b) measured at mid-length cross-section by means of a π tape in accordance with ISO 3126.
The calculated or measured average inside diameter for each test piece, a, b and c, shall be recorded, as dia, dib and dic, respectively.
The average value, di , of these three calculated values shall be calculated using Equation (1):
8.1 Unless otherwise specified in the referring standard, carry out the following procedure at (23 ± 2) °C or, in countries where 27 °C is used as standard laboratory temperature, at (27 ± 2) °C.
In case of dispute, (23 ± 2) °C shall be used.
NOTE It is probable that the test temperature has an influence on the ring stiffness.
8.2 If it can be determined in which position the test piece has the lowest ring stiffness, place the first piece, a, in this position in the loading device.
Otherwise, place the first test piece in such a way that the marking line is in contact with the upper parallel plate.
In the loading device, rotate the two other test pieces, b and c, respectively 120° and 240° in relation to the position of the first test piece when placing them in their loading devices.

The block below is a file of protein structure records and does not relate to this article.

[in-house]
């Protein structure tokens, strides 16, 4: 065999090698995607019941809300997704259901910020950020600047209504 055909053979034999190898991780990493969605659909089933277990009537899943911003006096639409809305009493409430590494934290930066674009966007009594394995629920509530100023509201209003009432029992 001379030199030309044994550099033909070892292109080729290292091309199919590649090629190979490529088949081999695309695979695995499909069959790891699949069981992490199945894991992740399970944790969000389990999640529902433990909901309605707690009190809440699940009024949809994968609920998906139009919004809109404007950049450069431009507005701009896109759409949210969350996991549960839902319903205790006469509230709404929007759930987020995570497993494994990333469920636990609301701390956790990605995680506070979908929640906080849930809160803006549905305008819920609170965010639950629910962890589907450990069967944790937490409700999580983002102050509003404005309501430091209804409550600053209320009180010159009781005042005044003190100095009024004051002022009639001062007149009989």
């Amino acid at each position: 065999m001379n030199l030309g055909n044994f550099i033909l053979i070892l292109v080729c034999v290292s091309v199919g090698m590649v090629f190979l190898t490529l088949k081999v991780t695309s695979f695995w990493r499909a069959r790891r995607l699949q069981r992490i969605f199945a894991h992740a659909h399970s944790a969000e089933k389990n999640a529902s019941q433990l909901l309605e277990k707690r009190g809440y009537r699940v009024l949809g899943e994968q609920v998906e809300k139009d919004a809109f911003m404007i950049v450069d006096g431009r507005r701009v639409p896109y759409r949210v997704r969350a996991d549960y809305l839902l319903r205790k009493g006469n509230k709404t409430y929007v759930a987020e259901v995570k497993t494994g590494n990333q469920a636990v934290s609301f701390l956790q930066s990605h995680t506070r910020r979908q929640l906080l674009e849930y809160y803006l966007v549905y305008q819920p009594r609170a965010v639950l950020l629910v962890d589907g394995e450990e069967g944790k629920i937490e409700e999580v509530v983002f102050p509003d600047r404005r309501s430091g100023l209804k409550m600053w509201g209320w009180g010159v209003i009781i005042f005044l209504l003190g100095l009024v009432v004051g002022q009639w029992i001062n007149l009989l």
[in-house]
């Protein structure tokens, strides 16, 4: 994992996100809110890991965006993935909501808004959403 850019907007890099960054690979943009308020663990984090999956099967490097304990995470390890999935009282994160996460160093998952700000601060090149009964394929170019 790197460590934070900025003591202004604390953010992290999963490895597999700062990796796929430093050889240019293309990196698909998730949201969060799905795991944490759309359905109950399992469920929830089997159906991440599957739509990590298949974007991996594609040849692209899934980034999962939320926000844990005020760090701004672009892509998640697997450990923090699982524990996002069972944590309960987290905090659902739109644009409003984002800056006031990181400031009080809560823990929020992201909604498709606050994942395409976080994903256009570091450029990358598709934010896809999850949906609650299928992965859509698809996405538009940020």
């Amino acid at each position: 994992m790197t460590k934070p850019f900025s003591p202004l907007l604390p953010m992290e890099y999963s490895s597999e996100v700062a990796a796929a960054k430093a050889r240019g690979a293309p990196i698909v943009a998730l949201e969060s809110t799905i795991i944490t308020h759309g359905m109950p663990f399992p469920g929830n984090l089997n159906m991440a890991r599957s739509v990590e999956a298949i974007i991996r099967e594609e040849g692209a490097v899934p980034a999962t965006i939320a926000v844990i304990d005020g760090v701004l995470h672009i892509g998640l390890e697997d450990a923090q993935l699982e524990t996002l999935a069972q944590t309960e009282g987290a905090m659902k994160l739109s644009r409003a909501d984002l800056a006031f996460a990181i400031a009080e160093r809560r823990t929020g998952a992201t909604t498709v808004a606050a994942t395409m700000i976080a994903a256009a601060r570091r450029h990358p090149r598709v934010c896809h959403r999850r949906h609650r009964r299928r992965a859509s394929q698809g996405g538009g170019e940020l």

8.3 For each test piece, attach the deflection gauge and check the angular position of the test piece in
relation to the upper plate.
Position the test piece with its longitudinal axis parallel to the plates and with its middle point vertically under the centre-line of the load cell.
NOTE In order to obtain the correct reading from the load cell, it is necessary to position the test piece so the expected resulting force is approximately in line with the axis of the load cell.
8.4 Lower the loading plate until it touches the upper part of the test piece.
Apply one of the following pre-load forces, F0, as applicable, rounded up to the nearest newton if calculated from Equation (2), taking into account as applicable the mass of the loading plate:
a) for pipes with di